Like all the other Band Aid projects, the popularity of Band Aid 30 will be ephemeral. However, investment opportunities now available through crowdfunding platforms have the potential to forever change market access for retail investors by offering more investment choices and opening up avenues that enable such investors to contribute to sustainable growth in markets that badly need it.
The well of pain runs deep in many parts of Africa, and yet it is young people who offer the best chance for true conflict resolution, and lasting peace. Conflict-affected youth are often the most ambitious, the hardest workers. They want back what was taken from them: opportunity. They want an education and they want to earn a livable wage.
I glean some insights from this year's speakers regarding their take on 'moving home', particularly for those who have spent most of their lives outside of the continent. On balance, they identify the availability of skilled human capital as a crucial element to fuel development although highlight a few things to consider before heading back.
Our remaining closest cousins are having enough difficulty coping with the damaging impacts people are having on their habitats. They can't afford any more losses through the greedy actions of a few people who only see their value in terms of what a foreign zoo or private individual will pay for them.
In my opinion moral indignation shouldn't be reserved for sporting events solely participated in by western countries. A cynic may then come to the conclusion that voicing outrage at a particular host country is done with the intended consequence of not wishing to be seen legitmising that countries modus operandi, rather than an aim to genuinely enact change.
Anything that raises money for charity is great, and I am fully behind sending relief money to help the Ebola crisis that is happening in West Africa. Nevertheless, like many others, aspects of the new Band Aid 30 single make me feel uncomfortable with regards to its portrayal of West Africa and West Africans.
Adele was brought up by a single mum who struggled for money but provided her daughter with a stable and loving home. That Adele is now wanting to do the same should be supported and applauded, not attacked as a sign of selfishness. It is the egotistical rock star who wants to play God that is selfish.
Band Aid reinforces negative stereotypes of Africa and Africans. It reflects a colonial mindset that is so deeply entrenched in Western culture that we aren't even aware it exists. The sight of a bunch of rich pop stars parading themselves as paragons of virtue and heroes is crass and eminently offensive. While it may allow them to wallow in self congratulation and positive PR, it is paternalism of the most grievous kind.... Ultimately, it is not Africa that needs to be saved, it is us. Only when we are saved from the greed and paternalism that distorts our understanding will Africa and the rest of the developing world finally begin to emerge from under the iron heel of Western hegemony.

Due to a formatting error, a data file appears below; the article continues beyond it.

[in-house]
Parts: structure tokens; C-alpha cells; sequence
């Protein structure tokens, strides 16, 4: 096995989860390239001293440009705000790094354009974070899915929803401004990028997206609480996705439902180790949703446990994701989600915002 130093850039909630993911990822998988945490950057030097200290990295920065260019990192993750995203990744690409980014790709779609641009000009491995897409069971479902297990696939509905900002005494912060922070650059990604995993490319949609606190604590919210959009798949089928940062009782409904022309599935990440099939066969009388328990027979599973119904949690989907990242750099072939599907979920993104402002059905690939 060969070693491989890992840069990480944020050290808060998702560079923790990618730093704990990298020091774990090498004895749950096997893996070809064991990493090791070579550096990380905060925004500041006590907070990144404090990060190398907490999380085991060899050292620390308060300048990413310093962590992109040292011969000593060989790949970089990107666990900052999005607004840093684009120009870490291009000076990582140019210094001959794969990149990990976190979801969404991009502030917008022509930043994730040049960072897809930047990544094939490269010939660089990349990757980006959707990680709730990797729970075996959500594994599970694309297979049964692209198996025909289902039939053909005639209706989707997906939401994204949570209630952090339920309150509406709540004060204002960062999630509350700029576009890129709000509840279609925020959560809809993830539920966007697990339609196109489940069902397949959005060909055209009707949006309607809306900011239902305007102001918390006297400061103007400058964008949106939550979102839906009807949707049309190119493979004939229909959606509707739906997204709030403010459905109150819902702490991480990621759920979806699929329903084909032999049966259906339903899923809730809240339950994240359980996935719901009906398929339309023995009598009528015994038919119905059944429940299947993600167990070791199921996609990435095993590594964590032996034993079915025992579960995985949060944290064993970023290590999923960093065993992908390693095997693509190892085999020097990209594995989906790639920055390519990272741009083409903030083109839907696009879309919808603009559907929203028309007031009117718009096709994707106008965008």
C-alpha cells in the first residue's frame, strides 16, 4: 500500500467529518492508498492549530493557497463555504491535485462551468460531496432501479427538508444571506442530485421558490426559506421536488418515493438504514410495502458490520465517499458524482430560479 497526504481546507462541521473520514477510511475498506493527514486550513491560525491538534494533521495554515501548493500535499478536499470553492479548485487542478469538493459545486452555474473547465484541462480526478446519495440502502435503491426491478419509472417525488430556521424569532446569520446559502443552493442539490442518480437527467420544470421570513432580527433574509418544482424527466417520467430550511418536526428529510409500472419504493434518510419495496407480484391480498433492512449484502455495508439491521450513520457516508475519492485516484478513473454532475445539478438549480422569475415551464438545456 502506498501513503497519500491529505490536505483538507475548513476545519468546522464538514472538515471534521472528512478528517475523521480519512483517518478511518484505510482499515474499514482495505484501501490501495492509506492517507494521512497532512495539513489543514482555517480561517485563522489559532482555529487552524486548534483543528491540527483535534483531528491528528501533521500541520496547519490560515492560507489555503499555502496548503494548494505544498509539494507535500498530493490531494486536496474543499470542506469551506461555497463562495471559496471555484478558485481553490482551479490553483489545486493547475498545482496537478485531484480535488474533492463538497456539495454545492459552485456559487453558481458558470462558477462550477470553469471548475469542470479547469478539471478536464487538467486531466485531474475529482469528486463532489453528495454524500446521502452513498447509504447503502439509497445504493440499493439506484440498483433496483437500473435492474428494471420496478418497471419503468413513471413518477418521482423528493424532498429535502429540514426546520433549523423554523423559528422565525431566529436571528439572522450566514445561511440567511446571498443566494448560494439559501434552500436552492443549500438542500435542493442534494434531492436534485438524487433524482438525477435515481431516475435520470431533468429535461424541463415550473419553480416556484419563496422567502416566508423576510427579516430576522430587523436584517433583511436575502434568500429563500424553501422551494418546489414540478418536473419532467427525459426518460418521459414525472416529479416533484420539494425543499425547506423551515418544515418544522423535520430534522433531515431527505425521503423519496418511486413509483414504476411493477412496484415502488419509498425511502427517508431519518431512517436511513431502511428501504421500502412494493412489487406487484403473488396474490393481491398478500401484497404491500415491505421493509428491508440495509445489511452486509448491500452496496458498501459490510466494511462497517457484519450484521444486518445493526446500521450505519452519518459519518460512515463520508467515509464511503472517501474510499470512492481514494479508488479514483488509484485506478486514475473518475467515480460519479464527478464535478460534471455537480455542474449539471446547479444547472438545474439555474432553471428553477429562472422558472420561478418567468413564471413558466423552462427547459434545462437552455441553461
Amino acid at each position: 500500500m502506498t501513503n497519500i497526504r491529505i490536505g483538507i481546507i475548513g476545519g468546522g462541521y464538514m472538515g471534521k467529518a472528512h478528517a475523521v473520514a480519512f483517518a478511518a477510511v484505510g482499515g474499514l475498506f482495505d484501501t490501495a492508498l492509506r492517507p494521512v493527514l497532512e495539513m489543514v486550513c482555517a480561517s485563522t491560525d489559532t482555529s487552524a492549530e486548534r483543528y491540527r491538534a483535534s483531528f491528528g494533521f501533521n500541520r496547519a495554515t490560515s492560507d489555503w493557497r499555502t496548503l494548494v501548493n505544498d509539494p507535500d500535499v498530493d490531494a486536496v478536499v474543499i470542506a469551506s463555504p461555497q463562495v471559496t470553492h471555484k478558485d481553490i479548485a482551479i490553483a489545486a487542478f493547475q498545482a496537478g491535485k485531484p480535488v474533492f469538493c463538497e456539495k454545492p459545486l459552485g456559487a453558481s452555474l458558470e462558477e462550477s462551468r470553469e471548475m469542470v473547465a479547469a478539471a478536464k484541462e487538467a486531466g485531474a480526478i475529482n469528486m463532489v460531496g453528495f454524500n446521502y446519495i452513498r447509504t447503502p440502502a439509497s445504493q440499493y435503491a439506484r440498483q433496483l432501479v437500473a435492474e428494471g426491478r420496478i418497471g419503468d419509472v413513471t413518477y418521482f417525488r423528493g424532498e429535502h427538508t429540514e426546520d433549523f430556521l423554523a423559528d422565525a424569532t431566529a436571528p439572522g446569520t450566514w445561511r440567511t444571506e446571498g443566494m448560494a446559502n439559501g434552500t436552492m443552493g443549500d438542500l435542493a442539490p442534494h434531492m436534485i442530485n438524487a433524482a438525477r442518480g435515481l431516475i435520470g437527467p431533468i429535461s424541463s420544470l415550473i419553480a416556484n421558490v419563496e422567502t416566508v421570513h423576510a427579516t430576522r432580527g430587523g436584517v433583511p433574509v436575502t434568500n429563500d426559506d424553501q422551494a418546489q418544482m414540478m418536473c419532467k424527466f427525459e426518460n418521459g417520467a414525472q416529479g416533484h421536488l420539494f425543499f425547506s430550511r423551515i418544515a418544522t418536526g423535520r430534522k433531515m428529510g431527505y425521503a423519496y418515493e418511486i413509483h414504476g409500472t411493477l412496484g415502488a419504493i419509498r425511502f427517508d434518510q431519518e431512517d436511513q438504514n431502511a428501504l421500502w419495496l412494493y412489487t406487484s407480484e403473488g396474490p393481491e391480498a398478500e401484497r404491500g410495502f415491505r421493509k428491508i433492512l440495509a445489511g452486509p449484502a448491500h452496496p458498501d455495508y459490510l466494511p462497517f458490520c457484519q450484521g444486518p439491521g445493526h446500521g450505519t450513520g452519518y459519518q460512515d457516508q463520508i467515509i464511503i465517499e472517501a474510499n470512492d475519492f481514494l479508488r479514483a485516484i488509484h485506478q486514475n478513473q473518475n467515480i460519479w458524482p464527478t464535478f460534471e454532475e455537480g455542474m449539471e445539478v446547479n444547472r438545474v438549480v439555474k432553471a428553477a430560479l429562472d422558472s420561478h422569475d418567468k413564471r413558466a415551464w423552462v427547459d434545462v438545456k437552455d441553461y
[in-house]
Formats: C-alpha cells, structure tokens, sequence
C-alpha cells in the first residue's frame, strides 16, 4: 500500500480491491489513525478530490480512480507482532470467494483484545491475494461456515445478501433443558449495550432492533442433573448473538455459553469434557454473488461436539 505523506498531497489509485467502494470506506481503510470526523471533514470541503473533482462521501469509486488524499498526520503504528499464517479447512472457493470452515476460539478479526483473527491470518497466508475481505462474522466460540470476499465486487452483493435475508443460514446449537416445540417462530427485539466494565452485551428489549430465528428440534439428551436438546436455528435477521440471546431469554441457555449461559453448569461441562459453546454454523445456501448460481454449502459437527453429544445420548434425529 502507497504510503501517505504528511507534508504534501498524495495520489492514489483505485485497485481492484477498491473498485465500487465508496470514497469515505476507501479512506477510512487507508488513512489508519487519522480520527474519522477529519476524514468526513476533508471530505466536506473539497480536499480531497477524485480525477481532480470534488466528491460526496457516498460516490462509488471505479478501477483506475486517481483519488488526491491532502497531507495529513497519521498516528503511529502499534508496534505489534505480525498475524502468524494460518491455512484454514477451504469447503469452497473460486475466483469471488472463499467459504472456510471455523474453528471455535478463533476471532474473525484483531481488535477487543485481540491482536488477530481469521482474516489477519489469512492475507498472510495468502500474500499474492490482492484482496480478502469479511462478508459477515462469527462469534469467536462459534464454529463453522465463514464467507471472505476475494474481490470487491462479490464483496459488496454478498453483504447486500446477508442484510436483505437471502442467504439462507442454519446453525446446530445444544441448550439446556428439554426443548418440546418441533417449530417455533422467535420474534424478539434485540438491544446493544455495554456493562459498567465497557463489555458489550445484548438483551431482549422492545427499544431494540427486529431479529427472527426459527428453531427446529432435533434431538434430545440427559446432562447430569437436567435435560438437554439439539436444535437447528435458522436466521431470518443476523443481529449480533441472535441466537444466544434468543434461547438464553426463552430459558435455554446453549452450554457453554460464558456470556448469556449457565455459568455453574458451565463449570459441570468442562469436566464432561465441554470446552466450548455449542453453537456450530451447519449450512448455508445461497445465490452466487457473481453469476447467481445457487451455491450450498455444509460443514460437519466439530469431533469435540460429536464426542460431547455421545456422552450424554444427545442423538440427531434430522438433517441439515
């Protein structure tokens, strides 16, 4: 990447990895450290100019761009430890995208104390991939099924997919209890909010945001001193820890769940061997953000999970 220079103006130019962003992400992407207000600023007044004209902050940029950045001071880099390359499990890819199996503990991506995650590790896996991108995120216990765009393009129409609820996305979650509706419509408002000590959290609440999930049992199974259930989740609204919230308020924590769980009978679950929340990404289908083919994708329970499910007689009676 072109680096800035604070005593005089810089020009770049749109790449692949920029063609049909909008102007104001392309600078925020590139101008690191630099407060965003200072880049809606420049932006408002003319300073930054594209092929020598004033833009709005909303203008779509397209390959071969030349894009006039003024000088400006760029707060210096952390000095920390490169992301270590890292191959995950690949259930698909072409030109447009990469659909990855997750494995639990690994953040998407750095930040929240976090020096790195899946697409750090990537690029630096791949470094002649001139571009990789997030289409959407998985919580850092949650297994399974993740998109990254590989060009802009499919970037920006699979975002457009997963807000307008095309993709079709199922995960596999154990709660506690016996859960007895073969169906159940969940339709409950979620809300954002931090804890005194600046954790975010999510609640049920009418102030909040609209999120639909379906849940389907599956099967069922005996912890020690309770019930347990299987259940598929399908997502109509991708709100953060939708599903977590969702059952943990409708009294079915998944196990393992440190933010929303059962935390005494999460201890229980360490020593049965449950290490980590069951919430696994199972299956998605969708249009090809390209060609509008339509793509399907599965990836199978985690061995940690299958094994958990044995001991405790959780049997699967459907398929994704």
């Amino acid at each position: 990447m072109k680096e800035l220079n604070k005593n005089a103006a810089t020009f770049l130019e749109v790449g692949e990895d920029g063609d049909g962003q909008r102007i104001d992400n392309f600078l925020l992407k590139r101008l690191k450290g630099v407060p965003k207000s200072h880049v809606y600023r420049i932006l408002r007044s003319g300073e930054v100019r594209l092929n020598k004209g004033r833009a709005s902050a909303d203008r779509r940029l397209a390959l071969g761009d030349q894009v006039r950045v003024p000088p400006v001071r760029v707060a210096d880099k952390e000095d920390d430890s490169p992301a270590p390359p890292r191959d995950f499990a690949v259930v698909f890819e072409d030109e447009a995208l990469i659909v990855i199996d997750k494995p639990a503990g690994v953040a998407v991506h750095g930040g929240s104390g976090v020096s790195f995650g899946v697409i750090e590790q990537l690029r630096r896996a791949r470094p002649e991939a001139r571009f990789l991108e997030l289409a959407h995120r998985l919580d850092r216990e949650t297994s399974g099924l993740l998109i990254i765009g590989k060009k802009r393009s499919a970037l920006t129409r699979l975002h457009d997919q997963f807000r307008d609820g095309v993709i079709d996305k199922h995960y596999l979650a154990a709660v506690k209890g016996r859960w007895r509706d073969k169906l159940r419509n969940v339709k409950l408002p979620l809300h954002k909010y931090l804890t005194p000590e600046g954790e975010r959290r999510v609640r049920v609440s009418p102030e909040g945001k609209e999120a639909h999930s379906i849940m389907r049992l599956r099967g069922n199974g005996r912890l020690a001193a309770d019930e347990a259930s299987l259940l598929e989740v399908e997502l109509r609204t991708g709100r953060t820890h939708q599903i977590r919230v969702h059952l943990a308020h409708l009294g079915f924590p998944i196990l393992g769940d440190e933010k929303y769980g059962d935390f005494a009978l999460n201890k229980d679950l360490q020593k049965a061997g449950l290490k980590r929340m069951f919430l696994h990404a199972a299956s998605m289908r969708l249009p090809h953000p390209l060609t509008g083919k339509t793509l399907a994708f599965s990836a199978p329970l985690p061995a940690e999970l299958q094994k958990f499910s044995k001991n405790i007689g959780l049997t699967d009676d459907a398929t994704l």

Okunoren, the brothers well recognised brand, has since set high standards on the direction menswear should take by providing supreme quality in presentation and product. Over 12 years later, the brand continues to hold the number 1 spot as the top menswear brand in Africa with a clientele base of celebrities and business magnates.
Ten years ago, in October 2004, there were 812m internet users worldwide - 12.7 per cent of the global population. The web had 50m sites; a Harvard student, Mark Zuckerberg, had just started Facebook, and Flickr had just been launched as a chat room for an online multiplayer game with real-time photo sharing.
The world of IT is the fast growing one with new gadgets making way into the market every day, be it laptops, phones or personal computers. Rapid development in technology is encouraging equally rapid abandonment of old models of gadgets of personal use. All that's recyclable and considered a 'waste' is landing in Asia's or Africa's backyard.
Newspapers and broadcasters already self-censor when reporting suicides. That is because studies have shown that detailed reports of suicide lead to copycat cases. Perhaps it is time, then, for the media to help reduce the impact of Ebola by showing a little restraint. Tales of desperate, gruesome deaths make better newspaper copy than tales of survival, but they also fuel the hopelessness that can kill those unlucky enough to contract the virus.
Ideological positions and poor understandings have created a set of assumptions about development that are fundamentally challenged by the Ebola experience. Can this terrible crisis provide a moment for reframing development? Surely now is the time for a fundamental rethink of development approaches.